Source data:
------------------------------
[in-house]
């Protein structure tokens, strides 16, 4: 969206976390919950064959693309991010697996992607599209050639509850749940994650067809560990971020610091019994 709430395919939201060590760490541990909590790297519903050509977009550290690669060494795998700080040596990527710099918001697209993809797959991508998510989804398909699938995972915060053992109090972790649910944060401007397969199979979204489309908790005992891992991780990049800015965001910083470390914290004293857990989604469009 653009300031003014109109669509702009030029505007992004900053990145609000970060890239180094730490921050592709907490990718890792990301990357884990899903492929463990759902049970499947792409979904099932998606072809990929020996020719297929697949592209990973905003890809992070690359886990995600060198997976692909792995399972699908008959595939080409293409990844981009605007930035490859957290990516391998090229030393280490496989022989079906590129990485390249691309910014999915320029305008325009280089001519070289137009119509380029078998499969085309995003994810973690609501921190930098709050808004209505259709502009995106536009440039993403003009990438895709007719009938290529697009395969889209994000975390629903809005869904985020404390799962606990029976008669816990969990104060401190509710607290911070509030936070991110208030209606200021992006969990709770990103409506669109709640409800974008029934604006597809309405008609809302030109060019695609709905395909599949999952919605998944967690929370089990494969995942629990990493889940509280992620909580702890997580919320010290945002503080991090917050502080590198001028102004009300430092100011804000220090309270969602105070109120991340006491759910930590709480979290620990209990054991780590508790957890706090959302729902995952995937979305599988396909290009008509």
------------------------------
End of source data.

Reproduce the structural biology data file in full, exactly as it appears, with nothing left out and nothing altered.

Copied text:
[in-house]
């Protein structure tokens, strides 16, 4: 969206976390919950064959693309991010697996992607599209050639509850749940994650067809560990971020610091019994 709430395919939201060590760490541990909590790297519903050509977009550290690669060494795998700080040596990527710099918001697209993809797959991508998510989804398909699938995972915060053992109090972790649910944060401007397969199979979204489309908790005992891992991780990049800015965001910083470390914290004293857990989604469009 653009300031003014109109669509702009030029505007992004900053990145609000970060890239180094730490921050592709907490990718890792990301990357884990899903492929463990759902049970499947792409979904099932998606072809990929020996020719297929697949592209990973905003890809992070690359886990995600060198997976692909792995399972699908008959595939080409293409990844981009605007930035490859957290990516391998090229030393280490496989022989079906590129990485390249691309910014999915320029305008325009280089001519070289137009119509380029078998499969085309995003994810973690609501921190930098709050808004209505259709502009995106536009440039993403003009990438895709007719009938290529697009395969889209994000975390629903809005869904985020404390799962606990029976008669816990969990104060401190509710607290911070509030936070991110208030209606200021992006969990709770990103409506669109709640409800974008029934604006597809309405008609809302030109060019695609709905395909599949999952919605998944967690929370089990494969995942629990990493889940509280992620909580702890997580919320010290945002503080991090917050502080590198001028102004009300430092100011804000220090309270969602105070109120991340006491759910930590709480979290620990209990054991780590508790957890706090959302729902995952995937979305599988396909290009008509």